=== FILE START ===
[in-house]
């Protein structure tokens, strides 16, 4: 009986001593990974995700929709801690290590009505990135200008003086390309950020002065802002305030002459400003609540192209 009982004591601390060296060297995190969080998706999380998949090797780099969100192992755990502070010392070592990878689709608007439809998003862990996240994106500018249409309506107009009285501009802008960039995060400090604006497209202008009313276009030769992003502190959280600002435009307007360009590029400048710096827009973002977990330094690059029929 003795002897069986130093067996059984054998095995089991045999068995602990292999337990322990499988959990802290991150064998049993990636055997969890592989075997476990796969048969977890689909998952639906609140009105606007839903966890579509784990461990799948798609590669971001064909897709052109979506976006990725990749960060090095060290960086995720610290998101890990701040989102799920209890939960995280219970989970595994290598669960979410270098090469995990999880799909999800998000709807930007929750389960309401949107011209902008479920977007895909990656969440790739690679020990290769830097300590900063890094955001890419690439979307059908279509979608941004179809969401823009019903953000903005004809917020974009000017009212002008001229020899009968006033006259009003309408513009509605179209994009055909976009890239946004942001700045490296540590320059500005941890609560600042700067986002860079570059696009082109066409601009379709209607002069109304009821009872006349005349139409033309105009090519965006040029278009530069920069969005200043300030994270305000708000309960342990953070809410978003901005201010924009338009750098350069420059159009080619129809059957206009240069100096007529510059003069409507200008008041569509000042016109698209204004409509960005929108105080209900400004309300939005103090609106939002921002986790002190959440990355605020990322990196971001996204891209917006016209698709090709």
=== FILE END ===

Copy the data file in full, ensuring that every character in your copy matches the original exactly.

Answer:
[in-house]
């Protein structure tokens, strides 16, 4: 009986001593990974995700929709801690290590009505990135200008003086390309950020002065802002305030002459400003609540192209 009982004591601390060296060297995190969080998706999380998949090797780099969100192992755990502070010392070592990878689709608007439809998003862990996240994106500018249409309506107009009285501009802008960039995060400090604006497209202008009313276009030769992003502190959280600002435009307007360009590029400048710096827009973002977990330094690059029929 003795002897069986130093067996059984054998095995089991045999068995602990292999337990322990499988959990802290991150064998049993990636055997969890592989075997476990796969048969977890689909998952639906609140009105606007839903966890579509784990461990799948798609590669971001064909897709052109979506976006990725990749960060090095060290960086995720610290998101890990701040989102799920209890939960995280219970989970595994290598669960979410270098090469995990999880799909999800998000709807930007929750389960309401949107011209902008479920977007895909990656969440790739690679020990290769830097300590900063890094955001890419690439979307059908279509979608941004179809969401823009019903953000903005004809917020974009000017009212002008001229020899009968006033006259009003309408513009509605179209994009055909976009890239946004942001700045490296540590320059500005941890609560600042700067986002860079570059696009082109066409601009379709209607002069109304009821009872006349005349139409033309105009090519965006040029278009530069920069969005200043300030994270305000708000309960342990953070809410978003901005201010924009338009750098350069420059159009080619129809059957206009240069100096007529510059003069409507200008008041569509000042016109698209204004409509960005929108105080209900400004309300939005103090609106939002921002986790002190959440990355605020990322990196971001996204891209917006016209698709090709």